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Who's checking the fact checkers?


Disinformation was a big problem before the war in Ukraine. Now it's even worse with the rise of fake fact-checkers. You've probably seen real fact-check articles online, news organizations debunking rumors and fake news circulating on social media. Several channels on the messaging app Telegram look like independent fact-checkers, but if you look closer, you see they're actually pro-Russian propaganda outlets spreading fake news about the invasion.

Kevin Nguyen has written about the latest front in the information war for the Australian Broadcasting Corporation, and he joins me now. Welcome.


ESTRIN: Can you briefly walk us through this? When someone opens up their Telegram app, what are they seeing?

NGUYEN: So Telegram is a encrypted messaging app. If you are using it to follow the invasion of Ukraine and you're following these kind of fake fact-checking outlets, you would never know that they're actually - they don't specifically tell them - tell you that they're Russian-aligned. But if you were to go into them, what you're going to find is exclusively anti-Ukrainian, what appears, or what it positions itself, as sophisticated forensic analysis of events, of specific videos and of specific events within the Ukrainian invasion.

ESTRIN: So give us a specific example of one of the fake fact-checking channels that you've been looking at.

NGUYEN: One example I looked at was the attack of the TV tower in Kyiv, which is the Ukrainian capital. Look how strange these bodies are positioned. Look how close the morgue is to this TV tower. Isn't that suspicious? And here's a picture of Google Maps showing you that it's quite close to each other.

ESTRIN: So the claim was that Ukrainians allegedly had brought bodies in from the morgue to stage that there were deaths in that attack?

NGUYEN: Yes, it's just unilaterally false information.

ESTRIN: So these fake fact-check channels we're seeing primarily on Telegram.

NGUYEN: Yes, yeah.

ESTRIN: Well, how much traction do these fake fact-check channels get?

NGUYEN: It's difficult to say. Telegram's a bit harder to read than, say, Twitter in terms of its reach or its impressions. The issue with Telegram is not just that you're going to this group and that's all you're seeing. It's that Russian officials - other accounts are taking these exact claims and running it as well.

ESTRIN: Well, Kevin, what is the goal? I mean, are they trying to convince Russians with these fake posts or are they trying to dupe, you know, people around the world?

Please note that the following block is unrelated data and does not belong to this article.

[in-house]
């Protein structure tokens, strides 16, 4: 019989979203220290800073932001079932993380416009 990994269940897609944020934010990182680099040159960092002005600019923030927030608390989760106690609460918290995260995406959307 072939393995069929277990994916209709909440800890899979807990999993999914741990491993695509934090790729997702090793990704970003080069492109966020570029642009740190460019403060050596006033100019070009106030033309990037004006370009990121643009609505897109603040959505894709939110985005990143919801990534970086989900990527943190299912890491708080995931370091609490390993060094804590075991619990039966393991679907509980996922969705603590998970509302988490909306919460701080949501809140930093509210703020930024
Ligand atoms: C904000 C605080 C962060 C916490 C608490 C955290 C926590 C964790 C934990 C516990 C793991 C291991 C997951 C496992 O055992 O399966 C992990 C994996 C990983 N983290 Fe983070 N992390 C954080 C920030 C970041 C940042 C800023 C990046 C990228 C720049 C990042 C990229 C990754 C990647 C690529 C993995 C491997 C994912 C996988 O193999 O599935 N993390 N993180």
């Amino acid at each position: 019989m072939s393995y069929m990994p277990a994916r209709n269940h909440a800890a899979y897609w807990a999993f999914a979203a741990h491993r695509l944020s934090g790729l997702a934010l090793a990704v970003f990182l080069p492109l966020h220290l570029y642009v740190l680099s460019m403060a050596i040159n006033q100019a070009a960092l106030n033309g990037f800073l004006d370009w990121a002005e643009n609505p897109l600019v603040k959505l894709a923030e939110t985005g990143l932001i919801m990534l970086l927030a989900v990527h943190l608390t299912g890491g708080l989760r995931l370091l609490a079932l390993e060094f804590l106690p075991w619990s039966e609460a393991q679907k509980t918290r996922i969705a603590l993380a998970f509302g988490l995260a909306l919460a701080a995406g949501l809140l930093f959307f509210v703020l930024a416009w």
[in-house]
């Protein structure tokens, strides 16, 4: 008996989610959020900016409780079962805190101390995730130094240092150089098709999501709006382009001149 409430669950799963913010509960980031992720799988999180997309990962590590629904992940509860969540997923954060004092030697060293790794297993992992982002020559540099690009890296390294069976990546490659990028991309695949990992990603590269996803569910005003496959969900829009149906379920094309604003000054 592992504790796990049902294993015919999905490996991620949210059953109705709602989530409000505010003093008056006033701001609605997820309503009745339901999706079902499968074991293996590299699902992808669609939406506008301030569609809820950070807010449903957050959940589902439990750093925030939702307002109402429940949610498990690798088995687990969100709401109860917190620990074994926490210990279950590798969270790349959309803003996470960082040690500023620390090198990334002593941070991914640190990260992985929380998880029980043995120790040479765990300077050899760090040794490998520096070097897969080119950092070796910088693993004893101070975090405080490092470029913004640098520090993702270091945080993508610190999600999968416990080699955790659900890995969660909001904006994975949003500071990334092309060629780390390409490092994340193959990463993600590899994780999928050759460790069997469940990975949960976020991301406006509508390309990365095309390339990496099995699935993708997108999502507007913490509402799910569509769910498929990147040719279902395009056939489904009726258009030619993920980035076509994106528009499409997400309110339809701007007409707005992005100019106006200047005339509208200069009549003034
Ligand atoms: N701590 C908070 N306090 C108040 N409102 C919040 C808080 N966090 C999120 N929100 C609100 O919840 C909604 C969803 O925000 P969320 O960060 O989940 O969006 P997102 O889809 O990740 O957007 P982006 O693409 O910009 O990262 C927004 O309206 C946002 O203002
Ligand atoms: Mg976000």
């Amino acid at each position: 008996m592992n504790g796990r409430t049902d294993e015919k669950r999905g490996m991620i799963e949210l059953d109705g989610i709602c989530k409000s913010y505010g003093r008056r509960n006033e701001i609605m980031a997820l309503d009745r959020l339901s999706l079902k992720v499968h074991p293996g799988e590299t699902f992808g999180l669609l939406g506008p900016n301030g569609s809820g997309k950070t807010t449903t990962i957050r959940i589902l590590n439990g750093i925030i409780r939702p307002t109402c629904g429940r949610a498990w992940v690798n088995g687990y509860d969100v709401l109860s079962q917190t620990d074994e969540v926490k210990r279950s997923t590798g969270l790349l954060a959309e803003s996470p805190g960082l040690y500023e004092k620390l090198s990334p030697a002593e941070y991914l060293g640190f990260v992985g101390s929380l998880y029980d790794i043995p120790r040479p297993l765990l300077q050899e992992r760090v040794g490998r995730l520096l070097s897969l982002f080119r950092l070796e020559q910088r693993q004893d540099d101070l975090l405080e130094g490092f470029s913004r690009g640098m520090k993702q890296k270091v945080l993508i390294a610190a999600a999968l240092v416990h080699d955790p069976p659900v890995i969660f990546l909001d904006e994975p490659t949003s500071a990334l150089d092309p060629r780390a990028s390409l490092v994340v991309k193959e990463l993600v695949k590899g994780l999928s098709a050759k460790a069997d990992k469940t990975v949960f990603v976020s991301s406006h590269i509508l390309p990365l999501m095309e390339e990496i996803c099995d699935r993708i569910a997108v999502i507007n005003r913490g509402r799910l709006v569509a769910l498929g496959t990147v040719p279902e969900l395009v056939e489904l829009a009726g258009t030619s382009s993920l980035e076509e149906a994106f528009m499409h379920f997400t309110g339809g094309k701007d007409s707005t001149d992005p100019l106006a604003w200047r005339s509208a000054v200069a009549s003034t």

NGUYEN: This is a tactic that's kind of emerged. I mean, we've seen fake fact-checkers before, fake media outlets before, but it's - in terms of how it's getting other outlets to report on it as well, Russian state media has been very effective over the past couple of years of actually getting a lot of other people to run their lines of rhetoric. A really good example of this is Russia has very specific language about how it frames this invasion of Ukraine. They call it a Ukrainian Special Operation. And you see that parroted by Chinese state media. So just a few hours ago, the People's Daily in China is very specifically calling it a Ukrainian Special Operation.

ESTRIN: And...

NGUYEN: So and that's kind of new. And this - the Telegram and the fake fact-checking through this is just a bit of an extension of that.

ESTRIN: Well, the end result is if you flood the zone with a lot of fake news, you create doubt. And then people think twice about sympathizing with Ukraine.

NGUYEN: Yeah. When you - when doubt flourishes, you become reluctant to even sympathize.

ESTRIN: So before I let you go, what advice do you have for average news consumers? Not only do they have to check their sources when - before they share something on social media, but when they see a fact-check, are they supposed to be verifying the verifiers now?

NGUYEN: What should be happening is that there are people who have proven - have a proven track record of doing it really, really well and doing it in this service of truth. And if you are looking specifically for fact-checks, check the ones that you know have a proven track record. It's interesting because me saying the next line plays into it, but sometimes you don't want to disbelieve it on the first go and you need to take that extra step. But if you're going to take that extra step, take it with someone that you trust.

ESTRIN: Kevin Nguyen is a reporter and producer for the Australian Broadcasting Corporation. Thank you so much, Kevin.

NGUYEN: Thanks so much, Daniel. Have a great day. Transcript provided by NPR, Copyright NPR.

Daniel Estrin is NPR's international correspondent in Jerusalem.
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